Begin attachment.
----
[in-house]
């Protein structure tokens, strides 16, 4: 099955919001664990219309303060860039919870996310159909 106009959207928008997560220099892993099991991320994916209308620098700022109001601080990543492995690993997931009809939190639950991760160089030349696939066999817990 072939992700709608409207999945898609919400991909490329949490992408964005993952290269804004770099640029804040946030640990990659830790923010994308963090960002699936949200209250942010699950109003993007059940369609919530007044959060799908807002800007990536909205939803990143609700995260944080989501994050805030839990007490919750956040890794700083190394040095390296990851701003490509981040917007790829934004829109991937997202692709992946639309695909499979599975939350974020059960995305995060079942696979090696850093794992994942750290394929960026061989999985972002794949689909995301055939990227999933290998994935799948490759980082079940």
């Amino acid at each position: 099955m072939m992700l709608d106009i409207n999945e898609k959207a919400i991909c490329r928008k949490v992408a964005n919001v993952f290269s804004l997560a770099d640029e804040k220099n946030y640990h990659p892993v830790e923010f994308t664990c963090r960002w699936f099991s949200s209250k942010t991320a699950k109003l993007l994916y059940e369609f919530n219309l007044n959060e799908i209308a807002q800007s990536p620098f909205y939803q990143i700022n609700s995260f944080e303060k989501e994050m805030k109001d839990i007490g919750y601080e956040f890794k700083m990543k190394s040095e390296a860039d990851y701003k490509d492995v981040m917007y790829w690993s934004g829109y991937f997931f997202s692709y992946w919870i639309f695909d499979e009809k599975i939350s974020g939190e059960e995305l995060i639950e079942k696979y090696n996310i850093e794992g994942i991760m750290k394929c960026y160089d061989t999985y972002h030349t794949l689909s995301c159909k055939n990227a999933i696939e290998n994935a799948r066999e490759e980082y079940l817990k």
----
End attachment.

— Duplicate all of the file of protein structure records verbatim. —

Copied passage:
[in-house]
């Protein structure tokens, strides 16, 4: 099955919001664990219309303060860039919870996310159909 106009959207928008997560220099892993099991991320994916209308620098700022109001601080990543492995690993997931009809939190639950991760160089030349696939066999817990 072939992700709608409207999945898609919400991909490329949490992408964005993952290269804004770099640029804040946030640990990659830790923010994308963090960002699936949200209250942010699950109003993007059940369609919530007044959060799908807002800007990536909205939803990143609700995260944080989501994050805030839990007490919750956040890794700083190394040095390296990851701003490509981040917007790829934004829109991937997202692709992946639309695909499979599975939350974020059960995305995060079942696979090696850093794992994942750290394929960026061989999985972002794949689909995301055939990227999933290998994935799948490759980082079940």
């Amino acid at each position: 099955m072939m992700l709608d106009i409207n999945e898609k959207a919400i991909c490329r928008k949490v992408a964005n919001v993952f290269s804004l997560a770099d640029e804040k220099n946030y640990h990659p892993v830790e923010f994308t664990c963090r960002w699936f099991s949200s209250k942010t991320a699950k109003l993007l994916y059940e369609f919530n219309l007044n959060e799908i209308a807002q800007s990536p620098f909205y939803q990143i700022n609700s995260f944080e303060k989501e994050m805030k109001d839990i007490g919750y601080e956040f890794k700083m990543k190394s040095e390296a860039d990851y701003k490509d492995v981040m917007y790829w690993s934004g829109y991937f997931f997202s692709y992946w919870i639309f695909d499979e009809k599975i939350s974020g939190e059960e995305l995060i639950e079942k696979y090696n996310i850093e794992g994942i991760m750290k394929c960026y160089d061989t999985y972002h030349t794949l689909s995301c159909k055939n990227a999933i696939e290998n994935a799948r066999e490759e980082y079940l817990k």